5. Play the Game
Daily Update Patch
Read More ..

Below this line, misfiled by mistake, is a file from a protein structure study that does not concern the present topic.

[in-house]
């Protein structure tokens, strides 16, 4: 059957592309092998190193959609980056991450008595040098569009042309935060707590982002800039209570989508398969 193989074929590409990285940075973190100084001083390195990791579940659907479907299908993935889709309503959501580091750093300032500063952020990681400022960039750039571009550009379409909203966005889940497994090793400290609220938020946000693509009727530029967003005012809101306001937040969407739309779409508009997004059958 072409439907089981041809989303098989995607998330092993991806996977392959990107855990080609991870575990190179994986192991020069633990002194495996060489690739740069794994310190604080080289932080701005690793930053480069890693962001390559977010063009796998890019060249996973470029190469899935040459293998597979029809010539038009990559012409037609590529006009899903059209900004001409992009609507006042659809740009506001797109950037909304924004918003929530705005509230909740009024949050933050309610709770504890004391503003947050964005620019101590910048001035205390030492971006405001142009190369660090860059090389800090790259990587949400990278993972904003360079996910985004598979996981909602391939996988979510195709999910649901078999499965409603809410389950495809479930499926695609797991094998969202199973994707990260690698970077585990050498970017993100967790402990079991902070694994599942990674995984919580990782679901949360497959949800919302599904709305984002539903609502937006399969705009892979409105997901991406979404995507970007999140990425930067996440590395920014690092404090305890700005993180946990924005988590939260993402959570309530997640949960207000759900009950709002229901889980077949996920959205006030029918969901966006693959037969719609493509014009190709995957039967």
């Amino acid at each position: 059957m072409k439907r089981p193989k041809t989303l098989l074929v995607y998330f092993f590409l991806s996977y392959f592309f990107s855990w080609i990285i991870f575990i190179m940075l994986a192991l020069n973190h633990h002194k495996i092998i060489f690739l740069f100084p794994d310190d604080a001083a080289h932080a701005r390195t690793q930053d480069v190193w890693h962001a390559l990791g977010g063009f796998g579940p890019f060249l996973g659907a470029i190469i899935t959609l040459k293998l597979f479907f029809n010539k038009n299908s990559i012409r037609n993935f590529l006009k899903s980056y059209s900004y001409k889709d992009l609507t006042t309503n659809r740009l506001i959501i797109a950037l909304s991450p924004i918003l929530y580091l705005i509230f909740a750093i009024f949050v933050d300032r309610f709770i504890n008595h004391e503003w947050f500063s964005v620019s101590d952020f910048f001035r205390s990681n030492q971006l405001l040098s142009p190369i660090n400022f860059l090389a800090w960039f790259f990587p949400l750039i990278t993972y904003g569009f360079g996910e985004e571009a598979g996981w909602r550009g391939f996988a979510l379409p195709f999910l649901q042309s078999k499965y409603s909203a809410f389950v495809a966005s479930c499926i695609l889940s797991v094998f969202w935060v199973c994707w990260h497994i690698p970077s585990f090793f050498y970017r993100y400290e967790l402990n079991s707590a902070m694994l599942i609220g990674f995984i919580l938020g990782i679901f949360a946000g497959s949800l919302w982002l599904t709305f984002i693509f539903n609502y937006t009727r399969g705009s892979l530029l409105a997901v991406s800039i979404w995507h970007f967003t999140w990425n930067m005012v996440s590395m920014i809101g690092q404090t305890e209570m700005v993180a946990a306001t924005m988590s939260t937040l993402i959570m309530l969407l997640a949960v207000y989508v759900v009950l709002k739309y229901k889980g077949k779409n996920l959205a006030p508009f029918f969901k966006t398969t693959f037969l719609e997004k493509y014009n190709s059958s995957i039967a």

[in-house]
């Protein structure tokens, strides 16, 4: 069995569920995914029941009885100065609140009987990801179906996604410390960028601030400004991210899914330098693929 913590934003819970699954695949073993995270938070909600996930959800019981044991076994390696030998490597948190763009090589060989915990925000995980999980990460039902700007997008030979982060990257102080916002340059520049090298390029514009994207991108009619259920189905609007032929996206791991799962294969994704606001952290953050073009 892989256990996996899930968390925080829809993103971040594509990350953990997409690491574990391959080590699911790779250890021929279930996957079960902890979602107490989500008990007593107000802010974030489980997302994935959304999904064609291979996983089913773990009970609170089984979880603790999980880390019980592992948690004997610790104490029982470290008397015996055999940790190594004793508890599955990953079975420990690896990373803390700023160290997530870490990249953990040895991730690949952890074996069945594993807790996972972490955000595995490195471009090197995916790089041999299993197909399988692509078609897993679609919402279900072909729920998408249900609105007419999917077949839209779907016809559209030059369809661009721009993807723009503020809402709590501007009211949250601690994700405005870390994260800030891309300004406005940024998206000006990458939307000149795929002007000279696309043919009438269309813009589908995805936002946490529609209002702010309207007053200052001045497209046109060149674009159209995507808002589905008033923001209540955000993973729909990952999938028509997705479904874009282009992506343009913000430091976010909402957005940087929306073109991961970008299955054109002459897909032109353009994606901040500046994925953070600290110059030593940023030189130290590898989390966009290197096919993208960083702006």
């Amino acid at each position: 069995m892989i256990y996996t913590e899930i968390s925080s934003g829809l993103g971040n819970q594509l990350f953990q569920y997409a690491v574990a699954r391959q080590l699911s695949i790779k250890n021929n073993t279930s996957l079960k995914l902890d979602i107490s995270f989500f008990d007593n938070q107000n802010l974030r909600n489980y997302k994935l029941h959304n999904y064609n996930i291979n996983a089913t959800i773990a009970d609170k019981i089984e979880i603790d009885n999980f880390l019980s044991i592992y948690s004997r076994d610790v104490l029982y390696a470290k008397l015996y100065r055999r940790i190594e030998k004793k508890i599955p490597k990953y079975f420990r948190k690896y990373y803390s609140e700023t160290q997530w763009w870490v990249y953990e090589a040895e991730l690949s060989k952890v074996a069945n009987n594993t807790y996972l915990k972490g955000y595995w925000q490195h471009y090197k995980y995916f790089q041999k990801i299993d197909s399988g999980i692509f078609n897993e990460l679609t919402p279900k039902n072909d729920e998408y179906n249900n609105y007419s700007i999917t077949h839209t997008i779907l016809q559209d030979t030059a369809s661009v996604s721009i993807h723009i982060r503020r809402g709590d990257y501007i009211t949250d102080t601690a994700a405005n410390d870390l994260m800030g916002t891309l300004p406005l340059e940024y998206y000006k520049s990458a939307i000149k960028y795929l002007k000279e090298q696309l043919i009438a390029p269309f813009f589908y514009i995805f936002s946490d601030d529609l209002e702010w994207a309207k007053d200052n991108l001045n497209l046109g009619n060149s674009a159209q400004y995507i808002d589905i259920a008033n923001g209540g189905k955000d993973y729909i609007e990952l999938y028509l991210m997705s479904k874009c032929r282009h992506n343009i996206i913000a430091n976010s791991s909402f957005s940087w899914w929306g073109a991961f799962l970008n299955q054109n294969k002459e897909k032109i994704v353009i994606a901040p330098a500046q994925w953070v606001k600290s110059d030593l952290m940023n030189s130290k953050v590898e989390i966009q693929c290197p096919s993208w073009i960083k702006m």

"Hello everyone. I'm the White Mage. Chocobo, Mog, and my other friends from the FINAL FANTASY® universe have been asked to be a part of this really neat action racing adventure called Chocobo Racing™. If you're a big racing fan, this game's for you. With 5 different Game Modes, that's 5 times the fun! I especially enjoy the Story Mode in which you get to join me, Chocobo and other friends as we race through chapters of an old-fashioned pop-up storybook! Some will allow you to shoot fireballs, drop sheets of ice, or even strike your opponents with lightning! As much fun as this may all seem, please don't let it get out of control. We certainly don't want anyone's feelings getting hurt now, do we? So, practice good sportsmanship, play fairly, and most importantly, have fun!